|Birthname||John Arthur Brabham|
|born on||2 April 1926 at 06:00 (= 06:00 AM )|
|Place||Sydney, Australia, 33s52, 151e13|
|Timezone||AEST h10e (is standard time)|
|Astrology data||11°20' 21°14 Asc. 08°58'|
|Date||2 April 1926 at 20:30 (= 8:30 PM )|
|Place||Sydney, AUSTL, 33s52, 151e13|
|Timezone||AEST h10e (is standard time)|
|Astrology data||11°56' 29°07 Asc. 05°47'|
Australian race-car pilot, the first driver in history to be knighted, in 1979, for his services to motorsport. Sir Jack Brabham remains one of racing’s most popular personalities, a triple world champion (1959, 1960 and 1966) whose name is synonymous with Grand Prix motor racing. He is the only Formula One driver to have won a world title in a car of his own construction – the BT19 – which he drove to victory in 1966. The following year the Brabham team won its second successive world championship when New Zealander Denny Hulme drove the BT20 to victory. Brabham was named Australian of the Year 1966.
A second-generation Aussie, Jack’s Cockney granddad came from east London. His dad owned a grocery store just outside of Sydney and was a keen motorist who taught his son to drive a car at age 12. At 15, Jack left school and got a job in a local garage while spending his evenings studying engineering at Kogarah Tech.
After two years duty in the Air Force as a mechanic on Beaufighters based in Australia, Jack opened a small repair business in 1948. Meeting a pilot of midget cars, he remodeled a vehicle for racing but when it was not picked up, he took it on himself to debut at Paramatta Park Speedway. With no prior experience, he won the New South Wales Championship his first season and in the years that followed became one of the stars of the midget racing scene in Australia until his original engine blew up. He also met Ron Tauranac at that time with whom he had a partnership that would continue into Formula One and Europe. He and Tauranac began their relationship by hill climbing together, then in 1951 moved into road racing.
With a Cooper-Bristol which had been shipped out from Europe, his driving style matured dramatically and, in 1955, he moved from Australia to Europe to drive for Charles and John Cooper where he won his first two titles. He drove a Cooper in Indianapolis-500, finishing ninth and qualifying the first modern mid-engine car which led to the demise of the classic Indy roadsters. In 1961, Jack and Tauranac established Motor Racing Developments Ltd and began building a Formula Junior car in a shed in Esher. The project was kept secret as Brabham was still a Cooper driver.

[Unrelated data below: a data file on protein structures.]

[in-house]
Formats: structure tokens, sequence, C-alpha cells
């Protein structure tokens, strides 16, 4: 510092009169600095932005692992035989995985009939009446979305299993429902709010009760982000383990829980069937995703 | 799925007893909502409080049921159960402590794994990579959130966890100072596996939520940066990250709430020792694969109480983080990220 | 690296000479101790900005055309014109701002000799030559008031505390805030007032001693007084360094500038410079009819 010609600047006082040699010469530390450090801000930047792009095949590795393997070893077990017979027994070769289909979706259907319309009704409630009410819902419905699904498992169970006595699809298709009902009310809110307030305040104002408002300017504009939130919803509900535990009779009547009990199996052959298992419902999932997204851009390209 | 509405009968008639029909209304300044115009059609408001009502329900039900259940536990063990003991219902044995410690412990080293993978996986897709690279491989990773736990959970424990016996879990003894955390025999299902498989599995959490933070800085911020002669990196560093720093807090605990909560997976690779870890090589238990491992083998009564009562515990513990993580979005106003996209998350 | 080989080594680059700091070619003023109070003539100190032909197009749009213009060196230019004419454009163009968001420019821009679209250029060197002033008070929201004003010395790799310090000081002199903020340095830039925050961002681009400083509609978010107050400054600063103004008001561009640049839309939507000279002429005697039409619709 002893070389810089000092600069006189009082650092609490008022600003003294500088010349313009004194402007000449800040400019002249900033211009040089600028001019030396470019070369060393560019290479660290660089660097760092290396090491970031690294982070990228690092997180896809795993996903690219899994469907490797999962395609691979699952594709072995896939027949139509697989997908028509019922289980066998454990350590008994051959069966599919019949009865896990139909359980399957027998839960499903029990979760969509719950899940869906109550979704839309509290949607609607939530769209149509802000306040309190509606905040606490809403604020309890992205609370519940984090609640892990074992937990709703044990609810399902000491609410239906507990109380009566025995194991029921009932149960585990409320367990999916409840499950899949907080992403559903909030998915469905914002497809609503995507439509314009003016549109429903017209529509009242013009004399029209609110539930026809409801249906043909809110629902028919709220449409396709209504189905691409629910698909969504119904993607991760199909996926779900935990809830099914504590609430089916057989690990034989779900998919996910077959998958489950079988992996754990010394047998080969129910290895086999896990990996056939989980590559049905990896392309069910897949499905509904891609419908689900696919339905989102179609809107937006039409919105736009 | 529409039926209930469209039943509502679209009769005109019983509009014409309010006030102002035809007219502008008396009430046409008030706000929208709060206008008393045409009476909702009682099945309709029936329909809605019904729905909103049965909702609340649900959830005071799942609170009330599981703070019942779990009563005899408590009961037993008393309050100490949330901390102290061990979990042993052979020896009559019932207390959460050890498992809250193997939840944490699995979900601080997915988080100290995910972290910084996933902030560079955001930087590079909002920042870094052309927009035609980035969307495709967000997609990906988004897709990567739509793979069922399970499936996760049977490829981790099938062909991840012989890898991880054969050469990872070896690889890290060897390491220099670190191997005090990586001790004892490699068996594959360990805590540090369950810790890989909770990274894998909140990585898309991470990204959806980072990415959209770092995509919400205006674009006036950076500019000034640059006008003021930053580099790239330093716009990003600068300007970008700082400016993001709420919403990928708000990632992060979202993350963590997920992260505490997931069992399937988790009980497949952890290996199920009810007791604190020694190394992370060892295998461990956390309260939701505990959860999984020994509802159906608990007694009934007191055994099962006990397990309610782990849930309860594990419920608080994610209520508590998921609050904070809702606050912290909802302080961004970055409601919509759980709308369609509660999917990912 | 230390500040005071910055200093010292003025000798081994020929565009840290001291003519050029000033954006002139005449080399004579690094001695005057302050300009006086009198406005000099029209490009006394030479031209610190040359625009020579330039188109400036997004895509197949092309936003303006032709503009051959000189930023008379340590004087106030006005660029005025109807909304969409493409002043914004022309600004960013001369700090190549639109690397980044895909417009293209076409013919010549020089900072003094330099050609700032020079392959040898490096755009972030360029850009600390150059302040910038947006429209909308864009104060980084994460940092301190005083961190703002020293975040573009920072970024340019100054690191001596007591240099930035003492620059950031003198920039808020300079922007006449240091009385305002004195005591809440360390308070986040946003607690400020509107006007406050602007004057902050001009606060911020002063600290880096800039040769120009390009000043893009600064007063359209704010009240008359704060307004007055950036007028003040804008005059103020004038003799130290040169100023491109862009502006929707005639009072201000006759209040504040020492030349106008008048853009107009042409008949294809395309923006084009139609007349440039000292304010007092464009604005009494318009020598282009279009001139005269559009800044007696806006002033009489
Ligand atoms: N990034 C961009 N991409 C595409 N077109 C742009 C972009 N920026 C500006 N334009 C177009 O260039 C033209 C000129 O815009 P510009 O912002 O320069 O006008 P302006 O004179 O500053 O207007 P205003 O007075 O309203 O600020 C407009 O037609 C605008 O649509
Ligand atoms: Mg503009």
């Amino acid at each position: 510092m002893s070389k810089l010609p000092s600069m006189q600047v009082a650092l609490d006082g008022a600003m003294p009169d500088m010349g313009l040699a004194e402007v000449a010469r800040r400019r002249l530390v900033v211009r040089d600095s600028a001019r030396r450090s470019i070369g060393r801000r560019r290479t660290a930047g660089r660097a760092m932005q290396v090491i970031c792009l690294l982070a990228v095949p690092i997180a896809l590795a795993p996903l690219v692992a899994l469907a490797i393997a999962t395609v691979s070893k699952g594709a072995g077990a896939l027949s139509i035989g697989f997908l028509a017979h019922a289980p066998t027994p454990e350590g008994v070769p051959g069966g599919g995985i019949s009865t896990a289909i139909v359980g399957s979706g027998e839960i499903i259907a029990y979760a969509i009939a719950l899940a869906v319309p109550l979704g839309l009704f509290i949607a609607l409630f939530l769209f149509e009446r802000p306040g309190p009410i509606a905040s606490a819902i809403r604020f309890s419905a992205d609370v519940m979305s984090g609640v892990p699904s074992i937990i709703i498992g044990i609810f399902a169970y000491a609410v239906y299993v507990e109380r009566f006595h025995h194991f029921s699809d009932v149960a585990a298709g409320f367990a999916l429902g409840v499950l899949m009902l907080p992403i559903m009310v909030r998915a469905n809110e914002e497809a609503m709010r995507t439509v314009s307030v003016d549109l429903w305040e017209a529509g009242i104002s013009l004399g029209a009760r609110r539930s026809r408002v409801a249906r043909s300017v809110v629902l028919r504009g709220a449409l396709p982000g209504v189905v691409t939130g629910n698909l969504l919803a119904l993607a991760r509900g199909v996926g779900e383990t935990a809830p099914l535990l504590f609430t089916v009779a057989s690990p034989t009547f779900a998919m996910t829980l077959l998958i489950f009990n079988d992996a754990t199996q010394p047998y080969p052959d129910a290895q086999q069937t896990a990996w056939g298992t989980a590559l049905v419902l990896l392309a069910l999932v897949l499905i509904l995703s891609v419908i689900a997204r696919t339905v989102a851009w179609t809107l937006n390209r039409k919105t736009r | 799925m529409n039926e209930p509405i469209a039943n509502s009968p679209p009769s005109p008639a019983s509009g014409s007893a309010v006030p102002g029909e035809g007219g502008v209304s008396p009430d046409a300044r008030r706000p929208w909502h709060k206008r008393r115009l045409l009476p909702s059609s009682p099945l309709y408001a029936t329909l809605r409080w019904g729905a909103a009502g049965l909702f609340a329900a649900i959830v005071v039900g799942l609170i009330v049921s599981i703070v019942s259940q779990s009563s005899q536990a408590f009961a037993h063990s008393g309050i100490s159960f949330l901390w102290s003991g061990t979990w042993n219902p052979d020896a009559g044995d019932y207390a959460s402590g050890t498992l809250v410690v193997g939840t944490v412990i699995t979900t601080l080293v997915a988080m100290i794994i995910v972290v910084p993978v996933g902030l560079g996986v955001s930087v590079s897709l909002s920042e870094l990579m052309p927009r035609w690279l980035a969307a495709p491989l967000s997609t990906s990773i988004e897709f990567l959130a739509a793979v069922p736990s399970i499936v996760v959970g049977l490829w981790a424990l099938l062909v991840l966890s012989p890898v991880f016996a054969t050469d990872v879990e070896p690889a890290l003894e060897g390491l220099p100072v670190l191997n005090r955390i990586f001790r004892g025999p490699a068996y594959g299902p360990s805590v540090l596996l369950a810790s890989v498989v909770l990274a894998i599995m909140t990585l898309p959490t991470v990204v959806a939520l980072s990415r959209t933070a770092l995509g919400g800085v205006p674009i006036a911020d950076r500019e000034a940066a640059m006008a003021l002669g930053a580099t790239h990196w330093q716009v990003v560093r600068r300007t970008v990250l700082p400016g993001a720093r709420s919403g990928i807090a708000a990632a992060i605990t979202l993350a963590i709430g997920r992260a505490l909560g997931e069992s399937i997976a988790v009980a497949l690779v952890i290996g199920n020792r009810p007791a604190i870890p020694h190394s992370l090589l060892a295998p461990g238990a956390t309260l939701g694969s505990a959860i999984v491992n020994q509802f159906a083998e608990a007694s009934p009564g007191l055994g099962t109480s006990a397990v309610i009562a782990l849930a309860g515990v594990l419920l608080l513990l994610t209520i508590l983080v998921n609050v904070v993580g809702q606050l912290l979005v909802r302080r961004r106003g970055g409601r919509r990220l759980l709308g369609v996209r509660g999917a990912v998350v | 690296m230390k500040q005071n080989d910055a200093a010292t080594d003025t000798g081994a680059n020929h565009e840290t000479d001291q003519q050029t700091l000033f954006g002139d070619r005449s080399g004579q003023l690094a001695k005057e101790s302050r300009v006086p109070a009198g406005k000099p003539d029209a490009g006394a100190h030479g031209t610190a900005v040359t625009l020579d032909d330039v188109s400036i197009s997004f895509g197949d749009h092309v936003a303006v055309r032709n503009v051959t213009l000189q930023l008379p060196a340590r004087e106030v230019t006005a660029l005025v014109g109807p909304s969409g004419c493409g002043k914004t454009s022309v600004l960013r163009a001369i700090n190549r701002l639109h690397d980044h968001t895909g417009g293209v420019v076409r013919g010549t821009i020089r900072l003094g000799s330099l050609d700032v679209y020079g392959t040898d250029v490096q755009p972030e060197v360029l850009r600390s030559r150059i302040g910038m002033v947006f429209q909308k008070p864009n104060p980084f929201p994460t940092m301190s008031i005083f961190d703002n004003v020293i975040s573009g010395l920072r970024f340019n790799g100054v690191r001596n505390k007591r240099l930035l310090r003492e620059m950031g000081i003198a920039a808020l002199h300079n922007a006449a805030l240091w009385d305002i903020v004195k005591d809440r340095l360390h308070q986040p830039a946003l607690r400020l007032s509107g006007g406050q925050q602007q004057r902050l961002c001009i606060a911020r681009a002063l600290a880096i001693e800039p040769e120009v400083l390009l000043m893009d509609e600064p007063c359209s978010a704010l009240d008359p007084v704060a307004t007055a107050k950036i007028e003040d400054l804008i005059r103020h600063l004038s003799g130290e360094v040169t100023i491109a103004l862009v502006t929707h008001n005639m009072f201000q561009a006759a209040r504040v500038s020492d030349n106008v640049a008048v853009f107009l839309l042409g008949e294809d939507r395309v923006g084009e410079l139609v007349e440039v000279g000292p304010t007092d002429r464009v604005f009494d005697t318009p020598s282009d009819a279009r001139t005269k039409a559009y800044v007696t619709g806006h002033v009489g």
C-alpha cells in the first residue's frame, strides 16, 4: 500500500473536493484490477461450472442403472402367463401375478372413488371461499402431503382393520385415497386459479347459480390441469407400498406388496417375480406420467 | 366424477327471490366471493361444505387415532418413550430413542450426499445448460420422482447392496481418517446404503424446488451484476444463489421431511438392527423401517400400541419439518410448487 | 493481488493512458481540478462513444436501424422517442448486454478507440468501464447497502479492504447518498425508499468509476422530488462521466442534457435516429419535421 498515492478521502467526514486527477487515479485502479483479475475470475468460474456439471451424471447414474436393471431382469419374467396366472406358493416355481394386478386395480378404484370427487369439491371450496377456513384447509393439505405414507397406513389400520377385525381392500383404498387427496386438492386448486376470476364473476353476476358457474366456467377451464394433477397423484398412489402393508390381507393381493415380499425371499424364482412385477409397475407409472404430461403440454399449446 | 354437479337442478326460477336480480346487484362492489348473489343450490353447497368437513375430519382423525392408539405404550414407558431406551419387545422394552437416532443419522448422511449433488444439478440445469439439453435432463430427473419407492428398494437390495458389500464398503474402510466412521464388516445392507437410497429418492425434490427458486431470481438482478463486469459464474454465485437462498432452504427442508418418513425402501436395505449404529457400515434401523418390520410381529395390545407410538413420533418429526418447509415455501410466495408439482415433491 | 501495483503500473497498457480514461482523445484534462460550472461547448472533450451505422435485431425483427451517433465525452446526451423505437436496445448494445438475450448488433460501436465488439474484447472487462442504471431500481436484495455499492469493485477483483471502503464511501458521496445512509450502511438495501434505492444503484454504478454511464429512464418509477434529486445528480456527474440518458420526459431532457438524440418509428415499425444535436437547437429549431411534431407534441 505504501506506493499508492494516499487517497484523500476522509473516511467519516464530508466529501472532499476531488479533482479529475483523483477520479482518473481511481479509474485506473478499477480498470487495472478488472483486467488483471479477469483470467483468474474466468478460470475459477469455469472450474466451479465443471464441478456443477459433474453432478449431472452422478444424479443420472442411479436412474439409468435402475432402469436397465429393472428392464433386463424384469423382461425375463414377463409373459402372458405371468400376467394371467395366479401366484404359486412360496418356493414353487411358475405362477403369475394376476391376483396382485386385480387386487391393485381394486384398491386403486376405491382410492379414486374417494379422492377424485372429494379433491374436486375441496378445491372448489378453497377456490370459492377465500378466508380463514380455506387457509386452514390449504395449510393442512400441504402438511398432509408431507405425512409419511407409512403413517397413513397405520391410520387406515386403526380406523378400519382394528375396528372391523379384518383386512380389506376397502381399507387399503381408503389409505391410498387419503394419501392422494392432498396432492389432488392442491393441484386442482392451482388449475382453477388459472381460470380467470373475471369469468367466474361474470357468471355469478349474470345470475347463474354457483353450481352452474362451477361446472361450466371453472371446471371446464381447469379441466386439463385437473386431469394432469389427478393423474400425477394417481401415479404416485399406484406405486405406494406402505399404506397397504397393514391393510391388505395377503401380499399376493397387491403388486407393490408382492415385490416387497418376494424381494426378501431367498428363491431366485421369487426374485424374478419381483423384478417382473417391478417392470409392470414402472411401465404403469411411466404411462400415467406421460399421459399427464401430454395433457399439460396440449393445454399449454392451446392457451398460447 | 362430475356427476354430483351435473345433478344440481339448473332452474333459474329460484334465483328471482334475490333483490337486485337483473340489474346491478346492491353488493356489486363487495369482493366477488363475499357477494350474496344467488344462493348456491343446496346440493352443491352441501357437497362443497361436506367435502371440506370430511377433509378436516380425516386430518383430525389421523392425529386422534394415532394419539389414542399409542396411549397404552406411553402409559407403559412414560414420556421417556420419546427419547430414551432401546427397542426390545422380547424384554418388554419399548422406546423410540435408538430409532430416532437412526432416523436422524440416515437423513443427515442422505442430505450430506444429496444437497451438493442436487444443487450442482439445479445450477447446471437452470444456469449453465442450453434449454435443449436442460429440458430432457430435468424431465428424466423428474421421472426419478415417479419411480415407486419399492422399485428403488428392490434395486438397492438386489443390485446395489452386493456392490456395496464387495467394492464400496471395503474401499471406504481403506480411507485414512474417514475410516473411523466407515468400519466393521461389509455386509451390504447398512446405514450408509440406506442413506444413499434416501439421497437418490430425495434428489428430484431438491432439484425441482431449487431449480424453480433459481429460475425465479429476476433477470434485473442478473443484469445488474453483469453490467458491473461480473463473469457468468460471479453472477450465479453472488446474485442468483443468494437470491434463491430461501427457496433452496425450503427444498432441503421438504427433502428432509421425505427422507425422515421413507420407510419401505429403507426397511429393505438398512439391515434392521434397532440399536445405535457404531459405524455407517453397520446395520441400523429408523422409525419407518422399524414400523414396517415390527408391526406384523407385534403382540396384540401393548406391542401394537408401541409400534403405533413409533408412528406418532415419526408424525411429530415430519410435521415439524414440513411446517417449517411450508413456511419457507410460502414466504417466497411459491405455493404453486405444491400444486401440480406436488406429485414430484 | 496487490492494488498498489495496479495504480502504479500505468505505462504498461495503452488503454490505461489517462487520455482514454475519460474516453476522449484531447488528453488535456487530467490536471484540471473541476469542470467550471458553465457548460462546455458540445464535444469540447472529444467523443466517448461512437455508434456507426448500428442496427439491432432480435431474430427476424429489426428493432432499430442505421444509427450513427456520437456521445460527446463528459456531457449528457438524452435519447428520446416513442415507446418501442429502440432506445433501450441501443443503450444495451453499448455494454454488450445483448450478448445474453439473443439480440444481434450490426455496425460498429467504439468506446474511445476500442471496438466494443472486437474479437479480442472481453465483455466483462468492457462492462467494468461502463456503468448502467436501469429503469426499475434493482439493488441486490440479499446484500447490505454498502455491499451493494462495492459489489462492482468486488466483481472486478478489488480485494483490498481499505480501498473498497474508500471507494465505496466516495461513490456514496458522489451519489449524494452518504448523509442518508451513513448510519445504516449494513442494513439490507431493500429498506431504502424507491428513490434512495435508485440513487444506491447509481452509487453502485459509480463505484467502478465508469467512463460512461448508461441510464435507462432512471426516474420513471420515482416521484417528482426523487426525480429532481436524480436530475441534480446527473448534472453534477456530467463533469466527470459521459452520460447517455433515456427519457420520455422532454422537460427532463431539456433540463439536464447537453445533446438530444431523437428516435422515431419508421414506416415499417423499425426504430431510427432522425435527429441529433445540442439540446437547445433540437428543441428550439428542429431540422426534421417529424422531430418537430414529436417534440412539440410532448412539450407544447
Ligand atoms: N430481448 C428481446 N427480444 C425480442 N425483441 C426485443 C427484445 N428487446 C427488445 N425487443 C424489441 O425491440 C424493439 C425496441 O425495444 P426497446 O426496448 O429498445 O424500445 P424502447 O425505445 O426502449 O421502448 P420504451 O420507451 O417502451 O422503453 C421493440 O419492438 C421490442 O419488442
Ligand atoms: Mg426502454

At the end of the year he left Cooper and the Brabham company moved into new workshops in Surbiton and began to design a Formula 1 car. Jack bought a Lotus with which to start the 1962 season and in July 1962, the Brabham BT3 appeared at the German GP. Cars for
other championships followed but success in F1 did not come until 1964 when Brabham driver Dan Gurney won the team's first Grand Prix at Rouen. Jack himself did not win a race in one of his own cars until 1966. A new engine formula was introduced that year and in preparation for that Jack convinced the Repco company in Australia to build an engine for his team, based on an aluminum Oldsmobile V8. This proved to be the most effective engine of 1966 and 1967 and enabled Brabham to win his third Drivers' Championship and the team's first Constructors' title. In 1966 he was created an Officer of the Order of the British Empire for his services to motor racing.
His aggressive style contributed to a broken ankle during a test crash in 1969. In 1970, his final Grand Prix win in South Africa signaled the end of his racing career at age 44. He sold his interest in the team to his partner, Ron Tauranac, and returned to his native Australia, keeping contact with the motor racing world in associated venues. Besides maintaining his garage business he still made appearances at the various vintage races that seem to be springing up everywhere. All three of his sons, Geoff, Gary and David have carried on professional racing careers.
- Work : Start Business 1948 (Opened auto repair shop)
- Relationship : Begin significant relationship 1951 (Began business relationship with Ron Tauranac)
- Work : Begin Major Project 1951 (Began road racing)
- Family : Change residence 1955 (Job move to Europe)
- Work : Prize 1959 (World Racing Championship)
- Work : Prize 1960 (World Racing Championship)
- Work : Start Business 1961 (Partnership of Motor Racing Developments Ltd.)
- Work : Prize 1964 (Team won first Grand Prix race)
- Work : Prize 1966 (World Racing Championship, his own car)
- Work : Prize 1966 (Australian of the Year)
- Health : Medical diagnosis 1969 (Broken ankle from crash)
- Work : Prize 1970 (Final Grand Prix win)
- Work : Prize 1979 (Knighted)
Sy Scholfield quotes Garth Carpenter in his "Aspects of Astrology," from Brabham.
However, Scholfield has a 21-page document of Australian data from Dennis Sutton in which Brabham is quoted giving 8:30 PM (in Hurstville, Sydney) to Susan Alexander.
- Family : Parenting : Kids - Noted (Three sons continue racing tradition)
- Lifestyle : Work : Travel for work (International racing competitions)
- Lifestyle : Work : Work in team/ Tandem (Partnership in business)
- Lifestyle : Social Life : Outdoors (Hill climbing)
- Vocation : Business : Business owner (Racing team/business)
- Vocation : Sports : Race Cars (Pro, champion, Formula One)
- Notable : Awards : Knighted (Contribution to motorsports)
- Notable : Awards : Vocational award (Numerous)
- Notable : Famous : Founder/ originator (Invented racing motor and car design)